While you were focused on elections, California proposed making it harder to add more solar power
Despite the hurricanes that recently devastated communities from San Juan, Puerto Rico, to Tampa, Fla., homeowners with solar panels and batteries overwhelmingly reported no disruptions to their electricity. Meanwhile, in south San Jose, residents have suffered through power outages 10 times in the past two months.
While California residents and businesses may be leading the nation toward a clean energy future, our state regulations reinforce dependence on the same antiquated and unreliable grid to deliver that energy.
It’s costing ratepayers a fortune.
Californians have watched their electricity bills rise at accelerating rates in recent decades, despite renewable energy generation costs declining 70% over the prior decade.
Why? The cost to distribute that electricity has ballooned. The pain will only worsen in the coming years, as major capital investments in transmission infrastructure, including long-overdue wildfire mitigation and safety maintenance, are put on the backs of ratepayers.
A cheaper and more reliable solution exists: help Californians generate and store energy locally. “Distributed energy resources,” such as rooftop solar and residential battery storage, reduce strain on the grid and improve reliability for all users.
Unfortunately, California’s monopoly utilities and their powerful friends stand in the way.
The California Public Utilities Commission just proposed a Net Energy Metering policy that will make it much more expensive for homeowners to install rooftop solar and store their electricity at home. While an improvement over an earlier proposal that imposed new taxes on solar owners, the latest proposal will delay the average payback period for homeowners’ investments in rooftop solar from six years to nine years. This will lead to fewer new solar installations on California rooftops — in part by reducing what homeowners earn for returning their excess electricity to the grid.
The proposed rules will allow investor-owned utilities like Pacific Gas & Electric Co. to sell electricity for roughly four times the price that a homeowner can sell the same electricity.
Why do the big utilities seek to discourage Californians from going solar? Money.
Blocking rooftop solar and residential battery systems prop up their expensive, 19th century alternative: importing electricity over long-distance transmission lines. Regulators guarantee investor-owned utilities a 12% annual return on capital spending to install and upgrade those transmission lines.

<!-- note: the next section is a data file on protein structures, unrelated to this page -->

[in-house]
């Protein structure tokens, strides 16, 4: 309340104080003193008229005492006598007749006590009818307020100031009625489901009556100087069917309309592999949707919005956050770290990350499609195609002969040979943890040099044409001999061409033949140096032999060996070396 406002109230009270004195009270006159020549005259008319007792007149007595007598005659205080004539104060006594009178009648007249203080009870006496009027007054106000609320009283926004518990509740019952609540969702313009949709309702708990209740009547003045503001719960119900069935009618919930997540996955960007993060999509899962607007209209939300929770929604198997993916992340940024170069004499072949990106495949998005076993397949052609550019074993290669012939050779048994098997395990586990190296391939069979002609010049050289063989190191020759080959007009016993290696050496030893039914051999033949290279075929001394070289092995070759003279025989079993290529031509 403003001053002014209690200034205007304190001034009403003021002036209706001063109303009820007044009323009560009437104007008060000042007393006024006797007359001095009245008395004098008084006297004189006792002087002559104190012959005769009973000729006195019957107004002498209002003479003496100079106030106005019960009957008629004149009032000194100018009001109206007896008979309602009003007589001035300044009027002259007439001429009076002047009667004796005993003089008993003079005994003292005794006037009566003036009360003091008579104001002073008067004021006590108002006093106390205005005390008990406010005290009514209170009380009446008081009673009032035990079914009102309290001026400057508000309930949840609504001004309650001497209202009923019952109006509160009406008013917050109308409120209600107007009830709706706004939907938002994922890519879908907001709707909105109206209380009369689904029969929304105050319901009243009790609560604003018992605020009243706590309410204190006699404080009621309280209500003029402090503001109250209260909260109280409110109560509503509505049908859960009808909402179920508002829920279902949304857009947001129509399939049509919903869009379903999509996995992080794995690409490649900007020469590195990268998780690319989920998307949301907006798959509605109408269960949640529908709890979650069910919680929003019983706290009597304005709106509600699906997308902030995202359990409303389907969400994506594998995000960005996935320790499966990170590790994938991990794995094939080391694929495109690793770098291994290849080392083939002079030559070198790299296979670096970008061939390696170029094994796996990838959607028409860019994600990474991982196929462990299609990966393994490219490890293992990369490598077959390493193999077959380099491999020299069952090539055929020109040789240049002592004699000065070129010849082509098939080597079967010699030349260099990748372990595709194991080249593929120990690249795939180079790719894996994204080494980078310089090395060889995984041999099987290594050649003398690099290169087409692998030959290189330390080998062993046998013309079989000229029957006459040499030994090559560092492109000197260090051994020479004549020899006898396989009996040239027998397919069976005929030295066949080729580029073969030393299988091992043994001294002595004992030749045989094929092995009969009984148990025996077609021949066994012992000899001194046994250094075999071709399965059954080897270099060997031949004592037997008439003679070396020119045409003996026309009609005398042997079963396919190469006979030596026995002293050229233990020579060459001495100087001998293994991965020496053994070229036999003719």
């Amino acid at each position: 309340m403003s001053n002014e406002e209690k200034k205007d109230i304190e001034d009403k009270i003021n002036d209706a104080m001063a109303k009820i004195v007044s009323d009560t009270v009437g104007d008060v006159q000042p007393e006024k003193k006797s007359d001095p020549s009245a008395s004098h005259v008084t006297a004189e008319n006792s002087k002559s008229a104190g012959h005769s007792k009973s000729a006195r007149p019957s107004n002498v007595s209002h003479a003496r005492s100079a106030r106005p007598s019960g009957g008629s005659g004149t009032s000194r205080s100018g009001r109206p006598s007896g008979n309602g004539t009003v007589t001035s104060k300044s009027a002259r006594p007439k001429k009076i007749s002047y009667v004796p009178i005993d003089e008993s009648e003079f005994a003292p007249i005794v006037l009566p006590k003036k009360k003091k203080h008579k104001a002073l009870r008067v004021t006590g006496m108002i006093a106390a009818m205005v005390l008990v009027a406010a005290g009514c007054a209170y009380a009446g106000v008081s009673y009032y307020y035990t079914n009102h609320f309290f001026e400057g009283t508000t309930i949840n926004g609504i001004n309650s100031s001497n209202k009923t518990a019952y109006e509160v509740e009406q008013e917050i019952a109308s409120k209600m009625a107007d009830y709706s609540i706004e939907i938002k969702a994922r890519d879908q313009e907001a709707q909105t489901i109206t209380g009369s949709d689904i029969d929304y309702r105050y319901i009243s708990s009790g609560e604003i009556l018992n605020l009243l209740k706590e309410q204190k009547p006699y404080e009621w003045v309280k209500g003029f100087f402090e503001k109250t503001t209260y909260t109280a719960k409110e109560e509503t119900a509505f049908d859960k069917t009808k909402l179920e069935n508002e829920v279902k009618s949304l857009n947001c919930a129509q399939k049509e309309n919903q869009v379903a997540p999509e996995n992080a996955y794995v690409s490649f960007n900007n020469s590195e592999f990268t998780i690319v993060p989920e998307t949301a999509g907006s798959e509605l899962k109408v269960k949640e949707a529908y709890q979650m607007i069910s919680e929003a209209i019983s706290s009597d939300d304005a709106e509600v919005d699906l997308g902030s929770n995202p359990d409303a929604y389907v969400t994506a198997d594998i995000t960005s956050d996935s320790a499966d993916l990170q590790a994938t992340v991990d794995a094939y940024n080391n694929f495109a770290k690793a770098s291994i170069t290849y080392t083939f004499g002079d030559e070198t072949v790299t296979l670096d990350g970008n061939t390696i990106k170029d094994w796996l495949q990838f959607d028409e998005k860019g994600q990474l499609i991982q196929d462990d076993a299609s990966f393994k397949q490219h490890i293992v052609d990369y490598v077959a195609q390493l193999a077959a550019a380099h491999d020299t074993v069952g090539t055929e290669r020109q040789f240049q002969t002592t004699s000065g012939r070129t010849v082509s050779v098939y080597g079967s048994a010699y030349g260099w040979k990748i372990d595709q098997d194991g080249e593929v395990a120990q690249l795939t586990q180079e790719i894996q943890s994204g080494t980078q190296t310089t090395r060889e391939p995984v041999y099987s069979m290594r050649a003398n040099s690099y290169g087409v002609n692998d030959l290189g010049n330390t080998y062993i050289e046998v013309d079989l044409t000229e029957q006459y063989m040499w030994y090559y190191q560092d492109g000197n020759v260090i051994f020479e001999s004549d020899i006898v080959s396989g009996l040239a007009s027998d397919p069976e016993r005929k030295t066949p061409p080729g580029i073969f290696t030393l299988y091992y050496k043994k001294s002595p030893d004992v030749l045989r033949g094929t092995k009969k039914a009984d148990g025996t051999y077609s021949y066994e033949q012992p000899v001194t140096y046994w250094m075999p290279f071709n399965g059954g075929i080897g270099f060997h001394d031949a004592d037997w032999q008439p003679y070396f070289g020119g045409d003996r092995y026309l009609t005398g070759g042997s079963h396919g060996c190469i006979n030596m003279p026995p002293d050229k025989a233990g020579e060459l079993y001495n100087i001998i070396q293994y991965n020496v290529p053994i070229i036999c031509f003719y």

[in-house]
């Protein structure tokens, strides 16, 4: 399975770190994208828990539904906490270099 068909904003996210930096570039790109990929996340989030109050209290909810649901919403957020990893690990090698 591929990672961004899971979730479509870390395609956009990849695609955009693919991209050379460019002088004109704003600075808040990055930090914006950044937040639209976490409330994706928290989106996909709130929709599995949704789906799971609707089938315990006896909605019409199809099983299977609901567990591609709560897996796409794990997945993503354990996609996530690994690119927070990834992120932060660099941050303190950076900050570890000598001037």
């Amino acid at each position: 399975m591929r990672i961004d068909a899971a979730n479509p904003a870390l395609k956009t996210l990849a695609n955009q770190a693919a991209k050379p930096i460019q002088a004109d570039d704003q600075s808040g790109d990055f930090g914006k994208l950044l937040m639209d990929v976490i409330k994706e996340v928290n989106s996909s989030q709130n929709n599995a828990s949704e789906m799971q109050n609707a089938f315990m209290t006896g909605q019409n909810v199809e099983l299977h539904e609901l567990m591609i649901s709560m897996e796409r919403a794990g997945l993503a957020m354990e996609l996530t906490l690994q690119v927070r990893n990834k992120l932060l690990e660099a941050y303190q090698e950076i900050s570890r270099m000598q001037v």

For example, PG&E announced a seemingly noble ambition to underground 10,000 miles of distribution and transmission lines, yet it will cost ratepayers $40 billion and entitle the utility’s investors to another $50 billion in guaranteed profit thereafter. Operations and maintenance will extract tens of billions more. The Public Utilities Commission admits that “every dollar (invested in transmission assets) costs ratepayers in excess of $3.50 over the life of a transmission asset.”
That explains why ratepayer advocates like The Utility Reform Network criticize PG&E’s undergrounding plan. And if you hope that PG&E’s undergrounding will save us from the next wildfire season, think again: PG&E will underground only 175 miles this year — none of which will involve high-risk transmission lines. At that rate, PG&E will complete its undergrounding project in about six decades, if there are any forests left to save.
Utilities justify paying homeowners 25 cents on the dollar for their electricity by asserting — with the support of regulators — that current rules shift transmission and distribution costs to lower-income ratepayers that can’t afford solar panels. Yet a strategy to expand solar access can dramatically reduce costs to all consumers, particularly as local energy storage reduces our dependence on transmission infrastructure. Moreover, many other mechanisms can ensure the fairness of utility costs — such as the 30% discount that low-income households can receive on their utility bills through the state’s CARE program.
The benefits of solar panels and storage have also become much more accessible to low-income renters, particularly with the help of state rebates and recent federal legislation for multifamily housing. If costly transmission upgrades constitute a necessary public good, then the state should issue bonds and own those assets publicly rather than enabling utility investors to enrich themselves while creating financial barriers to rooftop solar adoption for the rest of us.
The Public Utilities Commission could vote on the proposed decision as early as Dec. 15. Before then, let Gov. Gavin Newsom and the commission know that electricity regulations should favor consumers, not criminally convicted utilities and their shareholders. Local solar generation and battery microgrids provide a cheaper and more resilient source of energy for most buildings and are a crucial element of the clean energy transition that California has long committed to. As global leaders gather this week at COP27 climate conference to forge a more sustainable path for our planet, let’s not backtrack on California’s climate progress and leadership.
Sam Liccardo is the mayor of San Jose. Barry Cinnamon is the CEO of Cinnamon Energy Systems. Craig Lewis is the executive director of the Clean Coalition.